In a move that protects more than 30,000 current employees, outgoing Kentucky Governor Paul Patton (D) last month signed an executive order prohibiting sexual orientation or gender identity discrimination against state government workers and job applicants, reported the Cincinnati Enquirer/Associated Press. The order, pushed heavily by state Senator Ernesto Scorsone (D-Fayette), makes Kentucky the first state in the South to offer state workers legal protection in this arena and makes Patton the first US governor to implement the measure through executive order.
Similar “fairness ordinances” already exist in the state’s three largest cities – Louisville, Lexington, and Covington, according to the Kentucky Fairness Alliance (KFA), the state’s primary gay, lesbian, bisexual, transgender (GLBT) rights organization. “We’re feeling like we’re on a roll with the nondiscrimination legislation enacted in Covington in April, and the city of Lexington just granted their employees domestic partnership benefits, and now this executive order,” said KFA Executive Director Andrea Hildebran.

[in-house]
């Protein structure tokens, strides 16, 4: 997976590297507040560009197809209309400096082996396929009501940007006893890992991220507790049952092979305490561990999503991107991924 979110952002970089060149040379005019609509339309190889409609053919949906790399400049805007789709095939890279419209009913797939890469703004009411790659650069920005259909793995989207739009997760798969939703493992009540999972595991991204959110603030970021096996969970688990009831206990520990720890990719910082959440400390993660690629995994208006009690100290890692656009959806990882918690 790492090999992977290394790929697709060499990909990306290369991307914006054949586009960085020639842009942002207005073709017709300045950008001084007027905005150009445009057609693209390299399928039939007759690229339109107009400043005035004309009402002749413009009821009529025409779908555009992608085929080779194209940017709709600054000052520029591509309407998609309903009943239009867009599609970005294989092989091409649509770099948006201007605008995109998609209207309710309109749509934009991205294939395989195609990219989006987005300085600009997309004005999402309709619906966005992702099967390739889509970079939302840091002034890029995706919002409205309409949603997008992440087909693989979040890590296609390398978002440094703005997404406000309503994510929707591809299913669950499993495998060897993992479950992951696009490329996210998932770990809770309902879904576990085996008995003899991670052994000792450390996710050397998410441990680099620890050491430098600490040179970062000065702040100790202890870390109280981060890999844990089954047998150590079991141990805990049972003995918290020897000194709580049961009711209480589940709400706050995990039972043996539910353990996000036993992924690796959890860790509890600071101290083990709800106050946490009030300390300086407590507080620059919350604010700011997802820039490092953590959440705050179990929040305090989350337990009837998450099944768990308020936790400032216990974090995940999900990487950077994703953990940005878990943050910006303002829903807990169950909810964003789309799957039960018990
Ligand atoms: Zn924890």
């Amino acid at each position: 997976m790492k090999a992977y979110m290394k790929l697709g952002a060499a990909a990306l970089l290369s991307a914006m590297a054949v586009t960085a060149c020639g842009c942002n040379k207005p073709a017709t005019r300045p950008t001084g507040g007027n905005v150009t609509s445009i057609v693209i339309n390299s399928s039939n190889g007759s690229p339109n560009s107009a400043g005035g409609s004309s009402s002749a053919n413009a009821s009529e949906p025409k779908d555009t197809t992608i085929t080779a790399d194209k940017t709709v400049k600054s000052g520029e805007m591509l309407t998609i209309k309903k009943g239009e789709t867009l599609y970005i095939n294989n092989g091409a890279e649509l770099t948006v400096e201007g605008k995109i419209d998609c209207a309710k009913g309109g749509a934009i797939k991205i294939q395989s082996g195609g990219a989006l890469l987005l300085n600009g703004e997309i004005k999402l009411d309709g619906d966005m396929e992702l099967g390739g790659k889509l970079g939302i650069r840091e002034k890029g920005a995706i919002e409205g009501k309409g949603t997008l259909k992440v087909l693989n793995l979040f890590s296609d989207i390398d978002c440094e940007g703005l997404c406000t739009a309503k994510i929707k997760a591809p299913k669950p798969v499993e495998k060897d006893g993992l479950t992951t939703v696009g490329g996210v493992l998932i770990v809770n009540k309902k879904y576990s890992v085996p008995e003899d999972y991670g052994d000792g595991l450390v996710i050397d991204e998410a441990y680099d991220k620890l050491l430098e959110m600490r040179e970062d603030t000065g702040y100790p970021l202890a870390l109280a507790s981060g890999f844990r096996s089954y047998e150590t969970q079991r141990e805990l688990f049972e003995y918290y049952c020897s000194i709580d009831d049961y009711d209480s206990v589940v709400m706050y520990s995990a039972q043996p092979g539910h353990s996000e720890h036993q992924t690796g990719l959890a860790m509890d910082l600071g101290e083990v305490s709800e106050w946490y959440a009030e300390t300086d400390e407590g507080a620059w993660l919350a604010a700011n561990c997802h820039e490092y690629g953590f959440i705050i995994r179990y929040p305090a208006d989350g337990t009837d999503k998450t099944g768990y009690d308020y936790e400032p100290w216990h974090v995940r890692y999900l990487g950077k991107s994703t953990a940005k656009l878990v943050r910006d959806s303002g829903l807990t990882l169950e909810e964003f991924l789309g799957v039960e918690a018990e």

Because term limits force Patton to leave office this fall, activists are working to garner sufficient public support should the succeeding governor consider repealing the order.
“I think with six months of [Patton’s] term left we can show that there is strong support for this legislation,” Scorsone told Gay.com. “It’s of course a lot easier to keep a right than to get one.”